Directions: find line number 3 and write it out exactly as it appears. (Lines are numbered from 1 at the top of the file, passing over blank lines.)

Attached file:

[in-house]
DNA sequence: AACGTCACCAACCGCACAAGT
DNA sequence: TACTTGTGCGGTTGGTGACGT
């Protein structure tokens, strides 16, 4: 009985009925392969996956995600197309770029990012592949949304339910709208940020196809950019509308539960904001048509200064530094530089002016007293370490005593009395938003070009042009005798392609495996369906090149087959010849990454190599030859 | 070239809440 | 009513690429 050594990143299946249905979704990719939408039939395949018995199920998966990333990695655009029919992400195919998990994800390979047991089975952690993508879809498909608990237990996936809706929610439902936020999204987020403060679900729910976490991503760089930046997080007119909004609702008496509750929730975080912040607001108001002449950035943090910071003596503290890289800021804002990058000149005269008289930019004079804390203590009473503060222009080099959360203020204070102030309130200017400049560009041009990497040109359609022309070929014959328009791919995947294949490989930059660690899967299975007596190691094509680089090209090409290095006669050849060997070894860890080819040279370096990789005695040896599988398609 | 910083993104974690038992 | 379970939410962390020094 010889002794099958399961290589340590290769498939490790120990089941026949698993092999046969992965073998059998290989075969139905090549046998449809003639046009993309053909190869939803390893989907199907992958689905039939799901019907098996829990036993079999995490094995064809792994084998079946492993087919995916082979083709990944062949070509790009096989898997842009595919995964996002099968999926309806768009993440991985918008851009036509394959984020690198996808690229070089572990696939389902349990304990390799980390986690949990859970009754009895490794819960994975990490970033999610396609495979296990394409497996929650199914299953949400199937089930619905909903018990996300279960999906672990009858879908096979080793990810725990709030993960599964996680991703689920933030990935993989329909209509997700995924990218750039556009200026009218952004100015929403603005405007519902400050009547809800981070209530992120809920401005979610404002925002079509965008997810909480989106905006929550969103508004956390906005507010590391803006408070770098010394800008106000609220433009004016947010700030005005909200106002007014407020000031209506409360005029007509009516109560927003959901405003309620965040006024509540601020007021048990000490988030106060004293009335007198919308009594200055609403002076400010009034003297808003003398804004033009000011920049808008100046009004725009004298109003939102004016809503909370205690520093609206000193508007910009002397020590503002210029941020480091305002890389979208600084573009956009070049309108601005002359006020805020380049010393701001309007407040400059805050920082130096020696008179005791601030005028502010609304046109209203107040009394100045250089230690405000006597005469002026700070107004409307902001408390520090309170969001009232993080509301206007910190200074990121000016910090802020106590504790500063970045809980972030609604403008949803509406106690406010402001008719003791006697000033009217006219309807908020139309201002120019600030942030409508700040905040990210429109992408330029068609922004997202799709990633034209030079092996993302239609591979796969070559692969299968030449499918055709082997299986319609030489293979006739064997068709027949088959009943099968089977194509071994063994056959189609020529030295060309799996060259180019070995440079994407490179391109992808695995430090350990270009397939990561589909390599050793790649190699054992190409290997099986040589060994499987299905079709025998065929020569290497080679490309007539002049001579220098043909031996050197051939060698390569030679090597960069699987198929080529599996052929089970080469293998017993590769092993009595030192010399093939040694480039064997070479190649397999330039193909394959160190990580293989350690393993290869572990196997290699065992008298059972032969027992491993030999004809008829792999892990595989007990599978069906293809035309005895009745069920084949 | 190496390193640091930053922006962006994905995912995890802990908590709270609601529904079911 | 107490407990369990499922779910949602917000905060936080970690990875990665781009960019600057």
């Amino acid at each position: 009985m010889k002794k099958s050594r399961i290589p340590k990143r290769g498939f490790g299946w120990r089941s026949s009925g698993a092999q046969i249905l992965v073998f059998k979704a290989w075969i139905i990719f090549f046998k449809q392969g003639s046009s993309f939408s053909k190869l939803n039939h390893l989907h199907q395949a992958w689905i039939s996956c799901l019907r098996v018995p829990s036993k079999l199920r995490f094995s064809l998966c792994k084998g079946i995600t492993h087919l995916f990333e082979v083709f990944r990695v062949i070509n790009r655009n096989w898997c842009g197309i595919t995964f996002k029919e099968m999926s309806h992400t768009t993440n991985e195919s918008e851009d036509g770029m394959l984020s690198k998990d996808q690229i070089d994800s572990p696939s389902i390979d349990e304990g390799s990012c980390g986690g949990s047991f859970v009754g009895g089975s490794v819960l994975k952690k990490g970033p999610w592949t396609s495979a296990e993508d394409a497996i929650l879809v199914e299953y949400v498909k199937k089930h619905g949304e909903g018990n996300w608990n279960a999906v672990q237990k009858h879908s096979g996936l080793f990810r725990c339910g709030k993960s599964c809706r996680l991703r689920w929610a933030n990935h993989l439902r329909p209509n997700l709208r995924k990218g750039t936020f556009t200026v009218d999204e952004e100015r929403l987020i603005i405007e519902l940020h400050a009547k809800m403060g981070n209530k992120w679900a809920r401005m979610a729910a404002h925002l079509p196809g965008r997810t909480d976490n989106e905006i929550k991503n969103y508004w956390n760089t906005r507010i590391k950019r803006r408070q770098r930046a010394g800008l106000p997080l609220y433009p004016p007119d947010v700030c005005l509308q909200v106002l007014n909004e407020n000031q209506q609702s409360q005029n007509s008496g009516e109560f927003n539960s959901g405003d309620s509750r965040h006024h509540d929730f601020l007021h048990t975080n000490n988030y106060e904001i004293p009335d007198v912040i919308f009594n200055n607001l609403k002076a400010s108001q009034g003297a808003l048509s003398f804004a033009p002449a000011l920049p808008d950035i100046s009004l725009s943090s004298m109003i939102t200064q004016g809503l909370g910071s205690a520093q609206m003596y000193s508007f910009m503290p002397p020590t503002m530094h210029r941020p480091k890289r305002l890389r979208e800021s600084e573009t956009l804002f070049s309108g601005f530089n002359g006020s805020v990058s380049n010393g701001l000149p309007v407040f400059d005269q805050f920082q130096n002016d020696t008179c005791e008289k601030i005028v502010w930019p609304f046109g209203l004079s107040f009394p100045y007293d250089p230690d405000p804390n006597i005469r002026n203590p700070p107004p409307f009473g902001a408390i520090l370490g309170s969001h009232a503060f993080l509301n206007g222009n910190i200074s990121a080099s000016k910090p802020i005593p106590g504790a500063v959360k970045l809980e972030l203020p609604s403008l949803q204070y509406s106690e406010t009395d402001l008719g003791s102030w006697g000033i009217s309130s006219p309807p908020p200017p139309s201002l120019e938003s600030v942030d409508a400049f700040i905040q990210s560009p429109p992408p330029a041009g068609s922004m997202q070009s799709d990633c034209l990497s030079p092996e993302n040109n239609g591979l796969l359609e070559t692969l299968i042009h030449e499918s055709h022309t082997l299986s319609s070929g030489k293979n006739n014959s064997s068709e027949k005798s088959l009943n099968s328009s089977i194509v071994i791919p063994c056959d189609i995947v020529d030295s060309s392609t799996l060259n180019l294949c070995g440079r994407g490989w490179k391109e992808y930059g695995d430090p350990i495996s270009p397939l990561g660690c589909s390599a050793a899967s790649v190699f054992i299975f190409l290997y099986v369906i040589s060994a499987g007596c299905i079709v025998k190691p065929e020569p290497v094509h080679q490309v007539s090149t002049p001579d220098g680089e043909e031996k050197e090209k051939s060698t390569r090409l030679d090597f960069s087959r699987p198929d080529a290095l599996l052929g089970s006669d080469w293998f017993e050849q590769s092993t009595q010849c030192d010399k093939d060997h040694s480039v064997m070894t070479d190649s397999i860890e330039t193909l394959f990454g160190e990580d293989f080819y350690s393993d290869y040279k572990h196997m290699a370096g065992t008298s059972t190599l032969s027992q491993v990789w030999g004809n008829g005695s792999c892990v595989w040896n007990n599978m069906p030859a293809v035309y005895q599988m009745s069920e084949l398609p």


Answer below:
DNA sequence: TACTTGTGCGGTTGGTGACGT